Verizon's purchase of AOL for $4.4 billion, or $50 a share, opens up a new frontier for the wireless carrier and could pad the bottom line with advertising revenue.
Like any acquisition, time will tell if the deal is a boon or blunder, but Verizon has a pretty good case for the purchase.
Here's a look at 5 reasons why Verizon's AOL deal could work out.
Previously: Verizon to buy AOL for $4.4bn for mobile video, advertising
Eyeballs for Verizon's wireless video strategy. The talk in media and communications is so-called "over-the-top" applications that ride on the pipes of others. Netflix is the quintessential over-the-top service. If you own pipes---Verizon has FiOS---and wireless services content can work out well because you'll own distribution and eyeballs. For Verizon, the game is selling its wireless service as broadband for cord cutters.
Wells Fargo analyst Jennifer Fritzsche said in a research note:
Verizon has been focused on delivering over-the-top video via mobile, with plans to launch a service this summer focused on short form live content. Verizon has mentioned it had several options to monetize this new service, including an advertising model, a premium subscription model or via pay per view. With the addition of AOL, Verizon should be well positioned to benefit from an advertising model in which Verizon can gather valuable information for advertisers and content providers. This should provide Verizon a stronger bargaining position in the connected TV, mobile media and advertising sectors.
The U.S. wireless market is saturated and facing pricing pressure. Advertising could offset that pressure. AOL has key digital advertising platforms. Verizon doesn't know much about digital or mobile advertising. AOL brings assets that can be used to pad Verizon's bottom line. Verizon is being hurt by T-Mobile and Sprint marketing, but the bet for the wireless carrier is that its two smaller rivals won't be able to keep up the promotional activity without blowing up. AOL could allow Verizon to stay out of the discounting wars to some degree.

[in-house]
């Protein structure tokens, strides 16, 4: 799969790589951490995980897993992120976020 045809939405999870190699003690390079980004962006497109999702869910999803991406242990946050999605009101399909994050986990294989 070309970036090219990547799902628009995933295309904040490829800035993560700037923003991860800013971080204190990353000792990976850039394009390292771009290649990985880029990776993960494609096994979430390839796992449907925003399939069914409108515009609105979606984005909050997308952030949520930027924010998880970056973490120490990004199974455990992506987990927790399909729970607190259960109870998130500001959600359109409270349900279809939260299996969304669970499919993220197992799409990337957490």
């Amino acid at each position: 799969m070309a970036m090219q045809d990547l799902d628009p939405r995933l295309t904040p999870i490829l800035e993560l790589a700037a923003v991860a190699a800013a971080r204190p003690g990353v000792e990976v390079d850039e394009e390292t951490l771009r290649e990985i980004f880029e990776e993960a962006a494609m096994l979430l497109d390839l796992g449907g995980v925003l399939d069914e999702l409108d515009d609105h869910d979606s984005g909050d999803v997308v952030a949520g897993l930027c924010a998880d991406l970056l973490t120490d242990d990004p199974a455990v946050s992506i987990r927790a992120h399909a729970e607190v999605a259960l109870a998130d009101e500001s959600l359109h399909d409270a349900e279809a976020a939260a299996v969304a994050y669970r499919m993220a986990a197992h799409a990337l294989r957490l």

Tim Armstrong. Armstrong will stick around to run AOL and you have to give him credit. As CEO, Armstrong fixed AOL, made some big content bets, invested in programmatic advertising and now unloads the eyeballs to Verizon. Verizon will get an exec who will help the wireless giant figure out the mobile advertising space. Yahoo's Marissa Mayer may want to take notes. Yahoo will have to entertain takeover offers soon.
Verizon can up sell AOL subscribers. At some point, AOL access subscribers will join the 21st century. Verizon can transition those AOL subscribers to either FiOS or wireless service. AOL ended the quarter with 2.16 million U.S. subscriber with an average revenue per user of $20.83. Any up sell with AOL subscribers to Verizon services would increase average revenue.
$4.4 billion isn't a lot of money for Verizon to swallow. Sure, no company wants to throw $4.4 billion down the toilet, but even if AOL unravels Verizon will gain audience and platforms that would justify the deal. Yahoo paid $1.1 billion for Tumblr, which had little to no revenue. Microsoft once paid $7.33 billion for aQuantive, which was a digital advertising company. Years later, Microsoft wound up writing the purchase off as a clunker. Simply put, it's easy to find dumb money chasing acquisitions and the Verizon-AOL deal can be justified.
What's interesting here is how Verizon's strategy is going the other direction relative to AT&T's. AT&T has invested in owning infrastructure such as DirecTV. Verizon's bet is that the future is more infrastructure agnostic.